THE GUARDIAN John le Carré on Brexit: “It’s breaking my heart.” This is the transcript of a valedictory speech the great novelist delivered last week in Sweden accepting a prestigious lifetime achievement prize. He laments the lack of leadership that led his country to “sleepwalk” into Brexit, which he calls “this wanton act of political and economic self-harm.” He ends by quoting May Sarton: “One must think like a hero to behave like a merely decent human being.” Read this if you love le Carré. Or if you just love great writing by a master.
Frederick Forsyth, author of classics like The Day of the Jackal and The Odessa File, isn’t a literary master of le Carré’s caliber. But he wrote a punchy op-ed in THE DAILY EXPRESS titled “Elites got it so wrong on Brexit — we just wanted our country back.” It’s a good read, especially if you haven’t read many, or any, smart defenses of Brexit. Forsyth may lack le Carré’s eloquence, but he shares his contempt for decades of British post-war leadership.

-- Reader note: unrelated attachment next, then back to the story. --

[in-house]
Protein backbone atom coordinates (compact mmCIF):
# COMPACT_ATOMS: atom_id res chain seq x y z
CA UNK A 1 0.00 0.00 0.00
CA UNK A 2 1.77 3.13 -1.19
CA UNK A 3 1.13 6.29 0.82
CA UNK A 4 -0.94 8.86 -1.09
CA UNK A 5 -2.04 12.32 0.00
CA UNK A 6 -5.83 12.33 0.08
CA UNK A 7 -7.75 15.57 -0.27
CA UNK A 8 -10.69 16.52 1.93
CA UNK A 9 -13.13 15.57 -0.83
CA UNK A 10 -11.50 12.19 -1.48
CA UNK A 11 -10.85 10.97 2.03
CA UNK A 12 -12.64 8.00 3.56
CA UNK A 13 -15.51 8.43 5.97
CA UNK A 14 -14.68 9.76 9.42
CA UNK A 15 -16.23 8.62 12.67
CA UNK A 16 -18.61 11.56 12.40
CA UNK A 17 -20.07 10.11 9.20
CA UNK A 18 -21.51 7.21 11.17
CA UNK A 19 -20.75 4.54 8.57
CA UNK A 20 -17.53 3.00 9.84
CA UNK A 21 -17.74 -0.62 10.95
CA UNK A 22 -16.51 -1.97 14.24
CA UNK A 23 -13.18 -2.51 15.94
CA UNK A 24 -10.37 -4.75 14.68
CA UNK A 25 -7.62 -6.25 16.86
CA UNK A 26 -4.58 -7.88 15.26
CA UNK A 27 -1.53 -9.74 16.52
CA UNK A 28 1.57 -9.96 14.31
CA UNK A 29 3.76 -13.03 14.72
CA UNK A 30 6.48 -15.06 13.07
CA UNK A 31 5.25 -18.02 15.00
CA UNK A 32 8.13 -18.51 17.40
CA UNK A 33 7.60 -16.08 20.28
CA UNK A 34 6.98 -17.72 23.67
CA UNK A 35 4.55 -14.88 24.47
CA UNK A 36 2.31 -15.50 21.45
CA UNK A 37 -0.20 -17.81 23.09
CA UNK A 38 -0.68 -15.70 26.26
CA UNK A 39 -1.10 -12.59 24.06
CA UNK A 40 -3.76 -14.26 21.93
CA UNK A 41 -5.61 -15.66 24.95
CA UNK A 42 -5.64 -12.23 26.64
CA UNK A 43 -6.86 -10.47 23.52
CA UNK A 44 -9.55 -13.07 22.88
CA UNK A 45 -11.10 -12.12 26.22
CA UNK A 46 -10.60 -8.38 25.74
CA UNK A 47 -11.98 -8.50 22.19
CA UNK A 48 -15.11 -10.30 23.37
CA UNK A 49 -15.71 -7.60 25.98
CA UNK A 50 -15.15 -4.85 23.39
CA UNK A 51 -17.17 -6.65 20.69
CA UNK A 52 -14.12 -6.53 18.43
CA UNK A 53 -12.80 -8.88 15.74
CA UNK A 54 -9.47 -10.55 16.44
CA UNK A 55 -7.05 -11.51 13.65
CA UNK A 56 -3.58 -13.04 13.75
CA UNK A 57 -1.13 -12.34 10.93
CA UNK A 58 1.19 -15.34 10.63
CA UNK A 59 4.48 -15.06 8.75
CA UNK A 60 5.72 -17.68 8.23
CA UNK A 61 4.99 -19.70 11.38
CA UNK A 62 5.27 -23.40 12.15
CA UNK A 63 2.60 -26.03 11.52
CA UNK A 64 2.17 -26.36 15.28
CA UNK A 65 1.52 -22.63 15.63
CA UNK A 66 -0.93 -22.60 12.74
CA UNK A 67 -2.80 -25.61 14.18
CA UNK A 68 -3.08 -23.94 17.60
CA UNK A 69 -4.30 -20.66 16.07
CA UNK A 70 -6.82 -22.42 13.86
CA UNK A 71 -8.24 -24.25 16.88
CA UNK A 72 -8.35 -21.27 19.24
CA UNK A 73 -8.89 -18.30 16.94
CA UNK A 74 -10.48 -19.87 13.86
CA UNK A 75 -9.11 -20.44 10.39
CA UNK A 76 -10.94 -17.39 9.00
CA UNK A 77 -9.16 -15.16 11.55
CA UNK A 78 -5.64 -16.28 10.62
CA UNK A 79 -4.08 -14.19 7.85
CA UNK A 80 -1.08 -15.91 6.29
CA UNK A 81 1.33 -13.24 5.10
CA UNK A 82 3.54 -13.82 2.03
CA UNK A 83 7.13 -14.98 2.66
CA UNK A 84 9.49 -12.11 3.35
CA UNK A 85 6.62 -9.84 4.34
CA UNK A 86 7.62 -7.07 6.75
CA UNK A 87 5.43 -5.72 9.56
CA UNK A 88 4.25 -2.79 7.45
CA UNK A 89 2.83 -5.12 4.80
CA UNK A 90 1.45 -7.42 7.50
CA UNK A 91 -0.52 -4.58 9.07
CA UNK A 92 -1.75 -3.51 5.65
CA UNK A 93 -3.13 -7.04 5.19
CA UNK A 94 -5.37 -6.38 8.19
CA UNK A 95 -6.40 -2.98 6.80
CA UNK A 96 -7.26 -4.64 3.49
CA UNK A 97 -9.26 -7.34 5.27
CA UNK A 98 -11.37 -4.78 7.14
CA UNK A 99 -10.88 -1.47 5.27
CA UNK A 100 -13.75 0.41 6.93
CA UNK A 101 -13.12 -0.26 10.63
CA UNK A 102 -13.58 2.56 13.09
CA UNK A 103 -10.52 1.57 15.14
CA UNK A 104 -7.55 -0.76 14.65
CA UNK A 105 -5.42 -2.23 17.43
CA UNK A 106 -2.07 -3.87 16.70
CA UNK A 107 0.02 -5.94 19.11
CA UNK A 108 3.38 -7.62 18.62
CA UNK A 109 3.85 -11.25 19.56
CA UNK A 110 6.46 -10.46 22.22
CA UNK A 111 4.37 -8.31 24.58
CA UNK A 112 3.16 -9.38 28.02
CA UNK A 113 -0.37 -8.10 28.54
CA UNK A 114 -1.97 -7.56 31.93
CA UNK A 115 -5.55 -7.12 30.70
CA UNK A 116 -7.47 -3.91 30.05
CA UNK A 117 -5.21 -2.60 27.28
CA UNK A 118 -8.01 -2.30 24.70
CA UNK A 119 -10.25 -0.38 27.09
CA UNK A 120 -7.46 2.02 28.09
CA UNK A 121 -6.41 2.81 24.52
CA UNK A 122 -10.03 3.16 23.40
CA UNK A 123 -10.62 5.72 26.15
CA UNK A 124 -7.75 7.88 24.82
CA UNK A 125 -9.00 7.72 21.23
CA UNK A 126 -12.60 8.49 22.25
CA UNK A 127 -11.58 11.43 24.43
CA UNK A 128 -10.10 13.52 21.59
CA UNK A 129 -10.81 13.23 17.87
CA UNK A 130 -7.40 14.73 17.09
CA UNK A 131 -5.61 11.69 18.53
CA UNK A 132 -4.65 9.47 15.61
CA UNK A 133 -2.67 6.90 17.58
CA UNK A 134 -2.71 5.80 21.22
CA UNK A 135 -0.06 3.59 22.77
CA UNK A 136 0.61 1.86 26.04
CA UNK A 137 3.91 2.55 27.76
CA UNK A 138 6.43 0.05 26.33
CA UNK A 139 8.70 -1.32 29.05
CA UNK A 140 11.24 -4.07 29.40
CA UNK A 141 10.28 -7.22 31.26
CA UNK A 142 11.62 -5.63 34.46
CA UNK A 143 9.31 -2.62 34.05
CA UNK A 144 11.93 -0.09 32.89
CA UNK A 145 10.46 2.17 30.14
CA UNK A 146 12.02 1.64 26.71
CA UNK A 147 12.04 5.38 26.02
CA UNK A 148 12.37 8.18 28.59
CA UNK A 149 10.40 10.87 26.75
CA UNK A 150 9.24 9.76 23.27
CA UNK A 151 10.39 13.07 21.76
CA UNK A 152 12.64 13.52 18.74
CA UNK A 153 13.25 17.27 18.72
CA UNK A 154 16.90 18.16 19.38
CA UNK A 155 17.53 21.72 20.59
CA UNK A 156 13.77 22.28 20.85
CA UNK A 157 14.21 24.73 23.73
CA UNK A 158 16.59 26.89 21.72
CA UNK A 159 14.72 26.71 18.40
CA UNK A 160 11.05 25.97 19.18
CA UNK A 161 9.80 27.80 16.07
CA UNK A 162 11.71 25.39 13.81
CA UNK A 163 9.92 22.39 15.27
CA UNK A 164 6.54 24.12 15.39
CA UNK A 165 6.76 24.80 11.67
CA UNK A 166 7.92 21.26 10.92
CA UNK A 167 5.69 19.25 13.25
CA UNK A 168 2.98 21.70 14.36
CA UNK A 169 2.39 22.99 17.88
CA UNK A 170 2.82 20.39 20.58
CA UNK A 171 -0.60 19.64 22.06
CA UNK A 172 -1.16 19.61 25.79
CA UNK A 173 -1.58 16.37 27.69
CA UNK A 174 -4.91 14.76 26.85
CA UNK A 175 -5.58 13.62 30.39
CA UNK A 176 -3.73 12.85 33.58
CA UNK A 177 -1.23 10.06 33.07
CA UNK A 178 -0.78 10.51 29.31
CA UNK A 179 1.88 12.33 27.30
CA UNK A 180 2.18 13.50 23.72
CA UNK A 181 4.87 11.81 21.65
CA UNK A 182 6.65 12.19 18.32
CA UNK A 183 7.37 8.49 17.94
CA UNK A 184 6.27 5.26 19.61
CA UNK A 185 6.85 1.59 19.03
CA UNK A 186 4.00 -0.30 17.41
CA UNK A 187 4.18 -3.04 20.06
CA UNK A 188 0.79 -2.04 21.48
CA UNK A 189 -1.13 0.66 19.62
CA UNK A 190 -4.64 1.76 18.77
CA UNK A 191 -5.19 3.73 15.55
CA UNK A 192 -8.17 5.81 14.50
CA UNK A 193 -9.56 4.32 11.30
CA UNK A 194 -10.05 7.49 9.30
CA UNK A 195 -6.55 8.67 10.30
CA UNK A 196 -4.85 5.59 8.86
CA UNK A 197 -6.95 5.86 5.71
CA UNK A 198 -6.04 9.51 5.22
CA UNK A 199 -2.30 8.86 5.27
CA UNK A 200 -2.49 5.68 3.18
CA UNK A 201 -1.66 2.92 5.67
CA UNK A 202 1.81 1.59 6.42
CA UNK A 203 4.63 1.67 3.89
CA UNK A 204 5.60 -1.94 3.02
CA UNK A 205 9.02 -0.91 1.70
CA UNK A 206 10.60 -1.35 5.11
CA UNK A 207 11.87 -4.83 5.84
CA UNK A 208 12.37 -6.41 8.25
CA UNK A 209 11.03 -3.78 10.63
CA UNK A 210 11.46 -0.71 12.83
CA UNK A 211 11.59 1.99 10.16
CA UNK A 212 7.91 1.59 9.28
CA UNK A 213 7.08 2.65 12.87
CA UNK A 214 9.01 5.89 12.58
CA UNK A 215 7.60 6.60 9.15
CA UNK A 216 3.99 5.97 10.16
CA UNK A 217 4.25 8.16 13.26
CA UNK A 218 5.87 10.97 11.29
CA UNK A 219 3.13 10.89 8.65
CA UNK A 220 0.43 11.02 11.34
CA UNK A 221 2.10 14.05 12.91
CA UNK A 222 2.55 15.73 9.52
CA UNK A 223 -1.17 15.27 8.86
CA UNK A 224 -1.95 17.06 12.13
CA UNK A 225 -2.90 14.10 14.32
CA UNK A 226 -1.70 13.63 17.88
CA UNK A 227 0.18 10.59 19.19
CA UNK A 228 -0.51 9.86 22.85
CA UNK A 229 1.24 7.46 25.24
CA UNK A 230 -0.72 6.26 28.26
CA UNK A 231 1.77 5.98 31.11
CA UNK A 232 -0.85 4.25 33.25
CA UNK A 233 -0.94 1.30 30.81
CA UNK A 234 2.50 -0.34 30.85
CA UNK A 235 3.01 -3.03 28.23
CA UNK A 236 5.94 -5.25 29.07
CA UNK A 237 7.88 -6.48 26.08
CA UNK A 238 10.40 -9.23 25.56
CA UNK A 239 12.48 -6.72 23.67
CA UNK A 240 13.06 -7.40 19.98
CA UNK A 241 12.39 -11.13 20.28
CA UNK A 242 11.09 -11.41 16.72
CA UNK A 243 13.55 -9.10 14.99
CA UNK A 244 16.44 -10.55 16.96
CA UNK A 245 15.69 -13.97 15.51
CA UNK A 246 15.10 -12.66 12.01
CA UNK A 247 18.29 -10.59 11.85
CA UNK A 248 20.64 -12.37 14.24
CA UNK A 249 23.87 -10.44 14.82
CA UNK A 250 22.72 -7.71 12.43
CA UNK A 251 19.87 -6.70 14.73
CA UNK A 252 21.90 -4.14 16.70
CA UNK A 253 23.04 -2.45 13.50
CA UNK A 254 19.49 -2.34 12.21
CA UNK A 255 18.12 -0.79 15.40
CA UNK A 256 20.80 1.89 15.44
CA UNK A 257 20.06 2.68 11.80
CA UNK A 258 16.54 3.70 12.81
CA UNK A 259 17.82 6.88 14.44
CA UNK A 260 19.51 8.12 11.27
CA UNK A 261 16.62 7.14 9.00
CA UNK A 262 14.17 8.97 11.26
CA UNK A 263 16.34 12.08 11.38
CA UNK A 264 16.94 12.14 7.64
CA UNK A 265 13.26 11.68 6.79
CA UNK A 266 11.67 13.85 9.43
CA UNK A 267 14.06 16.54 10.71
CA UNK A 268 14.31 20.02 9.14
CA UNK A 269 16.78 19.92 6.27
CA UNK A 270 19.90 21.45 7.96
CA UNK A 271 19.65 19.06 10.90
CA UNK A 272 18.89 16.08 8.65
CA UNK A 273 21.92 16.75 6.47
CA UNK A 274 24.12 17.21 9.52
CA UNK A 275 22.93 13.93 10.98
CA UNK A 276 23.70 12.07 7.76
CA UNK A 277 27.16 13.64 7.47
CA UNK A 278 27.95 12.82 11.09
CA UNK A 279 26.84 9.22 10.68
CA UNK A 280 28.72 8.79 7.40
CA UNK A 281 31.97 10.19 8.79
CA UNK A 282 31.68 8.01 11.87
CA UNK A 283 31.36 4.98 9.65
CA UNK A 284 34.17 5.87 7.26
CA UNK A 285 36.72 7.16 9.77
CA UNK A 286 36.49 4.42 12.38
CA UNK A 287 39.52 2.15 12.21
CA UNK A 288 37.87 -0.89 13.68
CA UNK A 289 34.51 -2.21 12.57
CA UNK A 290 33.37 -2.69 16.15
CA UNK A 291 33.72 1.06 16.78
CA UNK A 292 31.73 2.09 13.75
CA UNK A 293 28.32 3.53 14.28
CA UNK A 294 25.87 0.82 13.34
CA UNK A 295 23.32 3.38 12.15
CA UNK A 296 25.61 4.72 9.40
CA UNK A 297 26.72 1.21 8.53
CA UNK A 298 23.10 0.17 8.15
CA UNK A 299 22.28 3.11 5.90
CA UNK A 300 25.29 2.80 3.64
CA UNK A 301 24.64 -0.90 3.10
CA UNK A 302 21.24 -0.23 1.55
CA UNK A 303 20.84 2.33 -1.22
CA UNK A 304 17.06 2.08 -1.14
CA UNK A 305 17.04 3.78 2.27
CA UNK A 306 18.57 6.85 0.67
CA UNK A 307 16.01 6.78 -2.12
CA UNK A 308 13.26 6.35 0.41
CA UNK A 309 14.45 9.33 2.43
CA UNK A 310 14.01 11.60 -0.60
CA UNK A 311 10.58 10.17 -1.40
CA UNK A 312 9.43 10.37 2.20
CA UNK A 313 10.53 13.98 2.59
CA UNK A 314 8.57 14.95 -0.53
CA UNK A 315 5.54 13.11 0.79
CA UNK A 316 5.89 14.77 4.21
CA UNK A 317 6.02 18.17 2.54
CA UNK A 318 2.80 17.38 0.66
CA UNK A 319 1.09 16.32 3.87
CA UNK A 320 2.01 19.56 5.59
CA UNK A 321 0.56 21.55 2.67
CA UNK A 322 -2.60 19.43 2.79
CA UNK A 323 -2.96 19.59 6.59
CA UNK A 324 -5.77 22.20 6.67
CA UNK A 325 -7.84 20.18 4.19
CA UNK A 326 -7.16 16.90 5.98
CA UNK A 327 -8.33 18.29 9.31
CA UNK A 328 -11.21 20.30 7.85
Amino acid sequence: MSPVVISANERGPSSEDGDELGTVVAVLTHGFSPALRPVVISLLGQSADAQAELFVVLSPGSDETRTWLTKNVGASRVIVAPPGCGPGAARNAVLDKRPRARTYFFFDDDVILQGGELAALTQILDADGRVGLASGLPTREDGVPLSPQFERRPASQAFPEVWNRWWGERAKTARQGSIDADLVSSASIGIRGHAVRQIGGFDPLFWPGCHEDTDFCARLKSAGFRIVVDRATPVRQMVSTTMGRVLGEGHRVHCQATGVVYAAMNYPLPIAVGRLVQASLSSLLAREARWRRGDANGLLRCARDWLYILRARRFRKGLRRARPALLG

THE ATHLETIC “It’s a loss that you can’t replace”: On the legacy of John Altobelli Powerful profile of the Orange County baseball coach who died along with his wife Keri and daughter Alyssa in the helicopter crash that killed Kobe Bryant and his daughter Gianna. “Altobelli’s tenure at OCC included more than 700 victories and four state titles,” writes Fabian Ardaya. “His impact was felt far beyond. He was an icon for a junior college community, one whose presence extended far beyond that.”
TWEETS OF THE WEEK: This was a dark week, so I’m posting a few extra tweets that made me laugh. The last two should be read as a pair.